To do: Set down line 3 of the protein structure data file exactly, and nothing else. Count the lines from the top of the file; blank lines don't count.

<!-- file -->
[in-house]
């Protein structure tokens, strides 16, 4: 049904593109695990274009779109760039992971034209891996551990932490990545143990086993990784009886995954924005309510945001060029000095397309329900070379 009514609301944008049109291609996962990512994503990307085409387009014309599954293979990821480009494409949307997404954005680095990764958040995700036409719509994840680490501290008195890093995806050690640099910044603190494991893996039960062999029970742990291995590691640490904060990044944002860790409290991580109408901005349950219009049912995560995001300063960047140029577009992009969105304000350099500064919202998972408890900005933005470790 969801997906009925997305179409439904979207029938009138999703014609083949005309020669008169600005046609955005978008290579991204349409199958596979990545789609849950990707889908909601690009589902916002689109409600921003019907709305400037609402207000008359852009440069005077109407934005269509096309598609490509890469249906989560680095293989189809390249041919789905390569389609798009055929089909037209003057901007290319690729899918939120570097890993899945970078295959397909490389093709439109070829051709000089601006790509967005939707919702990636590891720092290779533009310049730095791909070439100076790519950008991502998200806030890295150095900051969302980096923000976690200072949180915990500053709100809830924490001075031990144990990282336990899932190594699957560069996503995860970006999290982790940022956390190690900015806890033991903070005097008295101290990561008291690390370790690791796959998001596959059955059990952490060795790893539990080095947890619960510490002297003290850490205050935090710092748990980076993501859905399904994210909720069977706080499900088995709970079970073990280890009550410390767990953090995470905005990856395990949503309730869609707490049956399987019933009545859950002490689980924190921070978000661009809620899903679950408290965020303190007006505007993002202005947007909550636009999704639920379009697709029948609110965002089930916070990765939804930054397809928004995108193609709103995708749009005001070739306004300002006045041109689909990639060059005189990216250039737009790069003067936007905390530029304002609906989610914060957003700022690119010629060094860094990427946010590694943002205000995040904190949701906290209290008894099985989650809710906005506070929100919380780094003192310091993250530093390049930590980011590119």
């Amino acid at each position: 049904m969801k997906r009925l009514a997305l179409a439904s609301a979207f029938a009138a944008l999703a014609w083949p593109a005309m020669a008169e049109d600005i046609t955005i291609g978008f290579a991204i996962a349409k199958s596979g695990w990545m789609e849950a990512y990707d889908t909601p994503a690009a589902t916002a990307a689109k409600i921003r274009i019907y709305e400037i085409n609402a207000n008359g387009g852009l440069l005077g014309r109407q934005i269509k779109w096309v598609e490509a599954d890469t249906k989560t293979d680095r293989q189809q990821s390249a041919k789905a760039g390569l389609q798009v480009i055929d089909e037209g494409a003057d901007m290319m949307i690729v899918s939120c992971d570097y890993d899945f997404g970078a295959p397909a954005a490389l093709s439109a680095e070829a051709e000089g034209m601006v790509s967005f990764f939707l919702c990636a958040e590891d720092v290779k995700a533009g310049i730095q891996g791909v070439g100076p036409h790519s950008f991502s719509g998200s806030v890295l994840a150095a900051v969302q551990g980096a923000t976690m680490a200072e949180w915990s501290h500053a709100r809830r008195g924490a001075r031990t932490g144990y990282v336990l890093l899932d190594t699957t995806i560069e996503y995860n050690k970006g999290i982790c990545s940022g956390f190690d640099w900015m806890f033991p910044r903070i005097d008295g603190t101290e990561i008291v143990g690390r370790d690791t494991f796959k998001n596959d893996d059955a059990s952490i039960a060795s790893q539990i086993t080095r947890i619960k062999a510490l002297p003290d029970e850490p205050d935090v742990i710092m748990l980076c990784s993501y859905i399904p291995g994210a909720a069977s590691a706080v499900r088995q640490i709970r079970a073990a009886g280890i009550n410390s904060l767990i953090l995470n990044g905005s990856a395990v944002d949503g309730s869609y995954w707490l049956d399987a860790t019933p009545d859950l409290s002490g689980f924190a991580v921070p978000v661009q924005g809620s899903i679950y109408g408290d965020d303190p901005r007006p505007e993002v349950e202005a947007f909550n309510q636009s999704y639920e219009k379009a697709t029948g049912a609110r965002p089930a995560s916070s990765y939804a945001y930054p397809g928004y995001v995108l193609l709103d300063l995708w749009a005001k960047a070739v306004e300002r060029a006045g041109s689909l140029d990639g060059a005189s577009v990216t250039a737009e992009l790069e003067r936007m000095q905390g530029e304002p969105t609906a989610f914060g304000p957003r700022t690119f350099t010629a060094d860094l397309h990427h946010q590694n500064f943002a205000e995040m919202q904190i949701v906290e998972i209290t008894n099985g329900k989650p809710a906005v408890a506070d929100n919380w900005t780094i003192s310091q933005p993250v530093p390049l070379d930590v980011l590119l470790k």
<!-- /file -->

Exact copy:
């Amino acid at each position: 049904m969801k997906r009925l009514a997305l179409a439904s609301a979207f029938a009138a944008l999703a014609w083949p593109a005309m020669a008169e049109d600005i046609t955005i291609g978008f290579a991204i996962a349409k199958s596979g695990w990545m789609e849950a990512y990707d889908t909601p994503a690009a589902t916002a990307a689109k409600i921003r274009i019907y709305e400037i085409n609402a207000n008359g387009g852009l440069l005077g014309r109407q934005i269509k779109w096309v598609e490509a599954d890469t249906k989560t293979d680095r293989q189809q990821s390249a041919k789905a760039g390569l389609q798009v480009i055929d089909e037209g494409a003057d901007m290319m949307i690729v899918s939120c992971d570097y890993d899945f997404g970078a295959p397909a954005a490389l093709s439109a680095e070829a051709e000089g034209m601006v790509s967005f990764f939707l919702c990636a958040e590891d720092v290779k995700a533009g310049i730095q891996g791909v070439g100076p036409h790519s950008f991502s719509g998200s806030v890295l994840a150095a900051v969302q551990g980096a923000t976690m680490a200072e949180w915990s501290h500053a709100r809830r008195g924490a001075r031990t932490g144990y990282v336990l890093l899932d190594t699957t995806i560069e996503y995860n050690k970006g999290i982790c990545s940022g956390f190690d640099w900015m806890f033991p910044r903070i005097d008295g603190t101290e990561i008291v143990g690390r370790d690791t494991f796959k998001n596959d893996d059955a059990s952490i039960a060795s790893q539990i086993t080095r947890i619960k062999a510490l002297p003290d029970e850490p205050d935090v742990i710092m748990l980076c990784s993501y859905i399904p291995g994210a909720a069977s590691a706080v499900r088995q640490i709970r079970a073990a009886g280890i009550n410390s904060l767990i953090l995470n990044g905005s990856a395990v944002d949503g309730s869609y995954w707490l049956d399987a860790t019933p009545d859950l409290s002490g689980f924190a991580v921070p978000v661009q924005g809620s899903i679950y109408g408290d965020d303190p901005r007006p505007e993002v349950e202005a947007f909550n309510q636009s999704y639920e219009k379009a697709t029948g049912a609110r965002p089930a995560s916070s990765y939804a945001y930054p397809g928004y995001v995108l193609l709103d300063l995708w749009a005001k960047a070739v306004e300002r060029a006045g041109s689909l140029d990639g060059a005189s577009v990216t250039a737009e992009l790069e003067r936007m000095q905390g530029e304002p969105t609906a989610f914060g304000p957003r700022t690119f350099t010629a060094d860094l397309h990427h946010q590694n500064f943002a205000e995040m919202q904190i949701v906290e998972i209290t008894n099985g329900k989650p809710a906005v408890a506070d929100n919380w900005t780094i003192s310091q933005p993250v530093p390049l070379d930590v980011l590119l470790k």